"The only possible alternative is simply to keep to the immediate experience that consciousness is a singular of which the plural is unknown; that there is only one thing and that what seems to be a plurality is merely a series of different aspects of this one thing…:

Any intuitions that consciousness is plural, he says, are illusions. Schrödinger is sympathetic to the Hindu concept of Brahman, by which each individual's consciousness is only a manifestation of a unitary consciousness pervading the universe — which corresponds to the Hindu concept of God. Schrödinger concludes that "...'I' am the person, if any, who controls the 'motion of the atoms' according to the Laws of Nature." However, he also qualifies the conclusion as "necessarily subjective" in its "philosophical implications". In the final paragraph, he points out that what is meant by "I" is not the collection of experienced events but "namely the canvas upon which they are collected." If a hypnotist succeeds in blotting out all earlier reminiscences, he writes, there would be no loss of personal existence — "Nor will there ever be."[9]

Schrödinger's "paradox" edit

In a world governed by the second law of thermodynamics, all isolated systems are expected to approach a state of maximum disorder or entropy: an irreversible state of thermodynamic equilibrium, where free energy is no longer available to do work. It has been argued that, since life approaches and maintains a highly ordered state, it violates the aforementioned second law, implying that there is a paradox. However, since the biosphere is not an isolated system, there is no paradox. The increase of order inside an organism is more than paid for by an increase in disorder outside this organism by the loss of heat into the environment. By this mechanism, the second law is obeyed, and life maintains a highly ordered state, which it sustains by causing a net increase in disorder in the Universe. In order to increase the complexity on Earth—as life does—free energy is needed, and in this case is provided by the Sun.[10][11]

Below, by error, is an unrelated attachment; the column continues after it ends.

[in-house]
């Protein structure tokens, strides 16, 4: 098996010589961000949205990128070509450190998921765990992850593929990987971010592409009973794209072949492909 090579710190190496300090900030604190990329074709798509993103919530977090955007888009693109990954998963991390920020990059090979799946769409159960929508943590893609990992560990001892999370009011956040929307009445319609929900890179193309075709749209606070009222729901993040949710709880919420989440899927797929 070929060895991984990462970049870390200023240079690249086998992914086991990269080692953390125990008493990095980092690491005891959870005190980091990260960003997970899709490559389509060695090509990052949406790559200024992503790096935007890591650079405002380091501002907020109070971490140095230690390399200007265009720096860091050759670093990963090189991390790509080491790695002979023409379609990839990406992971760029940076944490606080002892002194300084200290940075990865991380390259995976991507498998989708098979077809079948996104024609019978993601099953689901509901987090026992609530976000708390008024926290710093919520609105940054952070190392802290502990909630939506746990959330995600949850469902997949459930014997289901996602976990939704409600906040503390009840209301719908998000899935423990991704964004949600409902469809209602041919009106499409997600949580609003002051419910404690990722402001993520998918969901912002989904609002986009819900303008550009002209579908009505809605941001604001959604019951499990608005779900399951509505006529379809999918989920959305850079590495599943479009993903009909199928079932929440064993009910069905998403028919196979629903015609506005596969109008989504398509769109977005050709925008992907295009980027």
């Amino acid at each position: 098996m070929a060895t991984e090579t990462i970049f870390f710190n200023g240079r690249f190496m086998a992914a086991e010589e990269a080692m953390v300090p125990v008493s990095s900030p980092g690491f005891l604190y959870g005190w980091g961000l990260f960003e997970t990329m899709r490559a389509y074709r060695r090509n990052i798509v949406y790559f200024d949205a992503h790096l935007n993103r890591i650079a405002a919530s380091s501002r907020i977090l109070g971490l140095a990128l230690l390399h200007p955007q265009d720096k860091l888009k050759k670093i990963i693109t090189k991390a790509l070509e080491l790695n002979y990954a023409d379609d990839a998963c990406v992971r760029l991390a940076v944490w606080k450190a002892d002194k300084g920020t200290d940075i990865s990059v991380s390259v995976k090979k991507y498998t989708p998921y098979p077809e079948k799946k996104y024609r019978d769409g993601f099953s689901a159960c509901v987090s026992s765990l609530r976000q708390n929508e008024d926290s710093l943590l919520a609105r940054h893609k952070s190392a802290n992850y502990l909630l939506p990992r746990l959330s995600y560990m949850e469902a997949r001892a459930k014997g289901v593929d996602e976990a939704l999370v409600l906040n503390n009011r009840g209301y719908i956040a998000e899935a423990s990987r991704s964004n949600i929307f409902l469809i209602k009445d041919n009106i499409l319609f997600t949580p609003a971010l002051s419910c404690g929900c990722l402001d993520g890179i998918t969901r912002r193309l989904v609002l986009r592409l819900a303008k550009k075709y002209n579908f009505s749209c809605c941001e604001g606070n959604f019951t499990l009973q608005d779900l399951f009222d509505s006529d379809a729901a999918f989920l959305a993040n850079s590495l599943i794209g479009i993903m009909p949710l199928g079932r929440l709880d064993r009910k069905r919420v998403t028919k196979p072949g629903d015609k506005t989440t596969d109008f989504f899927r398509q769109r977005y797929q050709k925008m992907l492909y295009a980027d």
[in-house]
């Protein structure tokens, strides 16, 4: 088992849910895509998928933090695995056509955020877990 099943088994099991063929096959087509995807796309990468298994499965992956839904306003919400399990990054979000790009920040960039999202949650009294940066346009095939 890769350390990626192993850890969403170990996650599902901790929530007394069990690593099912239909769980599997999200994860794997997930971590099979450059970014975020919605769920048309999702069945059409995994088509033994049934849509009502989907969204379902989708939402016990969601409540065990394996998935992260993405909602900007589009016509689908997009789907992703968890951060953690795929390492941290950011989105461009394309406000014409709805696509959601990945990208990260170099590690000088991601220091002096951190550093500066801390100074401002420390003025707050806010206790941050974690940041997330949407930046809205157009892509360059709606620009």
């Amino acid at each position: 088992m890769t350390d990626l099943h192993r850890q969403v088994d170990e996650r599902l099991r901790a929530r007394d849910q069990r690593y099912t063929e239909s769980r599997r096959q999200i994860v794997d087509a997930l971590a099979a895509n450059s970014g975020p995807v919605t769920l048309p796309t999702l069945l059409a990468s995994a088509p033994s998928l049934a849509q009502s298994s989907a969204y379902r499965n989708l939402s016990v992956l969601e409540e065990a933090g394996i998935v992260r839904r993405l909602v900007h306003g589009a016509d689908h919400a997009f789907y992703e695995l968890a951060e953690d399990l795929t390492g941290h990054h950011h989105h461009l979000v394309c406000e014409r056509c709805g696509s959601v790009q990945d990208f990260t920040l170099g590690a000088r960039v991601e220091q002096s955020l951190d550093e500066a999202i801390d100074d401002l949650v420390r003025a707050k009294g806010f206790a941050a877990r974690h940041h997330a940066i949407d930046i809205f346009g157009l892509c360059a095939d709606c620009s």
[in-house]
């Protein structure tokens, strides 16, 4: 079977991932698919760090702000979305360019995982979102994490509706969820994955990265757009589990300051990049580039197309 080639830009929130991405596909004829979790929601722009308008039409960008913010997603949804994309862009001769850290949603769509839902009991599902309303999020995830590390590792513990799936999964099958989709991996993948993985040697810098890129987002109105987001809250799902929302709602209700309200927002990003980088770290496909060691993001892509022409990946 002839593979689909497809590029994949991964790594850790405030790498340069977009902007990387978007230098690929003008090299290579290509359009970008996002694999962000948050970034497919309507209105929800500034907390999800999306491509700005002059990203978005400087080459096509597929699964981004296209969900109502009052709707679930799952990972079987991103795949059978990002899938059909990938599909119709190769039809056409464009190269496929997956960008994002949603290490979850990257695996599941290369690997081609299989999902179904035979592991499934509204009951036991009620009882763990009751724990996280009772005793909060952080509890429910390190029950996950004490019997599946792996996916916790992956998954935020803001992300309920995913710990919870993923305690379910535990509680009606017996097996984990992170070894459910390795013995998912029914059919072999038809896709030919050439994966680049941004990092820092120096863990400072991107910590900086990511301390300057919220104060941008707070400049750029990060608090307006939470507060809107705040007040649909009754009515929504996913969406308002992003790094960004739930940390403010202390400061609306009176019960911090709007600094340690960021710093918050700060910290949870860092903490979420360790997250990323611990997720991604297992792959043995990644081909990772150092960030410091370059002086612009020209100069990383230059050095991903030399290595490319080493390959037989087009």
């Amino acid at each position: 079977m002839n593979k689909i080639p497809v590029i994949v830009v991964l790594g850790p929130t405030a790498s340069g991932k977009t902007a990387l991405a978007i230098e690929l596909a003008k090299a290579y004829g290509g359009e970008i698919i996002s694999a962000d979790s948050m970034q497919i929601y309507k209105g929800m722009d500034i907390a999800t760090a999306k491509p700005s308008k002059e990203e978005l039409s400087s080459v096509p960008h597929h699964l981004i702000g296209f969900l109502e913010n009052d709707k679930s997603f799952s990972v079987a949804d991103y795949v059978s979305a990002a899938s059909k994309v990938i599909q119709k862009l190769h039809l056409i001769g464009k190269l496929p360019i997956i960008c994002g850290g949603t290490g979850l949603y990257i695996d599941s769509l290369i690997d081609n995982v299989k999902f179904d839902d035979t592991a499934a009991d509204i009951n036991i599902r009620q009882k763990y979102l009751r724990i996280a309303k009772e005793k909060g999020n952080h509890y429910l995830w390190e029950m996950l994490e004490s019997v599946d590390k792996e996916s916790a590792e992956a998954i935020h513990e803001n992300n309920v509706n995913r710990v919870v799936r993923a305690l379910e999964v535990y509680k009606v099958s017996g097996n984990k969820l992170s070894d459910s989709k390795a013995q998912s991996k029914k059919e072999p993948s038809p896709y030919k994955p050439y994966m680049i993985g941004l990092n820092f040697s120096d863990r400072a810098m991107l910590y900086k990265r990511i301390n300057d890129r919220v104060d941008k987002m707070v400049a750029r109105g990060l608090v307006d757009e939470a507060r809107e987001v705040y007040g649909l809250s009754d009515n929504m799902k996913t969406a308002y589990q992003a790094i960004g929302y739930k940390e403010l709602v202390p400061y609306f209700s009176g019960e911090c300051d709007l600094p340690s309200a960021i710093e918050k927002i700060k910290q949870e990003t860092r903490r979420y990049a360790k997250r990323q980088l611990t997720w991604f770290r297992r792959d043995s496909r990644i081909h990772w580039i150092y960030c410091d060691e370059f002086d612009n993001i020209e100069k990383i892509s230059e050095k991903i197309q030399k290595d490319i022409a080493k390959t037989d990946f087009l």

Editions edit

See also edit

References edit

  1. ^ a b Margulis, Lynn. & Sagan, Dorion. (1995). What Is Life? (pg. 1). Berkeley: University of California Press.
  2. ^ Watson, James D. (2007), Avoid Boring People: (Lessons from a life in science), New York: Knopf, p. 353, ISBN 978-0-375-41284-4. Page 28 details how Watson came to appreciate the significance of the gene.
  3. ^ Julian F. Derry (2004). "Book Review: What Is Life? By Erwin Schrödinger". Human Nature Review. Retrieved 2007-07-15.
  4. ^ "Erwin Schrödinger in Dublin: Physicist, womaniser, fugitive". The Irish Times. Retrieved 2022-12-15.
  5. ^ Dronamraju KR (November 1999). "Erwin Schrödinger and the origins of molecular biology". Genetics. 153 (3): 1071–6. doi:10.1093/genetics/153.3.1071. PMC 1460808. PMID 10545442.
  6. ^ Muller, Hermann Joseph (1922). "Variation due to change in the individual gene" (PDF). The American Naturalist. 56 (642). Electronic Scholarly Publishing Project (1996): 32–50. doi:10.1086/279846. S2CID 31573243. Retrieved 3 January 2021.
  7. ^ Proceedings of the International Congress of Plant Sciences 1 (1929)
  8. ^ Schwartz, James (2008). In Pursuit of the Gene. From Darwin to DNA. Cambridge: Harvard University Press. ISBN 978-0-674-02670-4.
  9. ^ Schrödinger references The Perennial Philosophy by Aldous Huxley as a "beautiful book" leveling with the view he has taken in the last chapter.
  10. ^ What is Life? p. 91
  11. ^ The Entropy Law and the Economic Process Nicholas Georgescu-Roegen p. 11

External links edit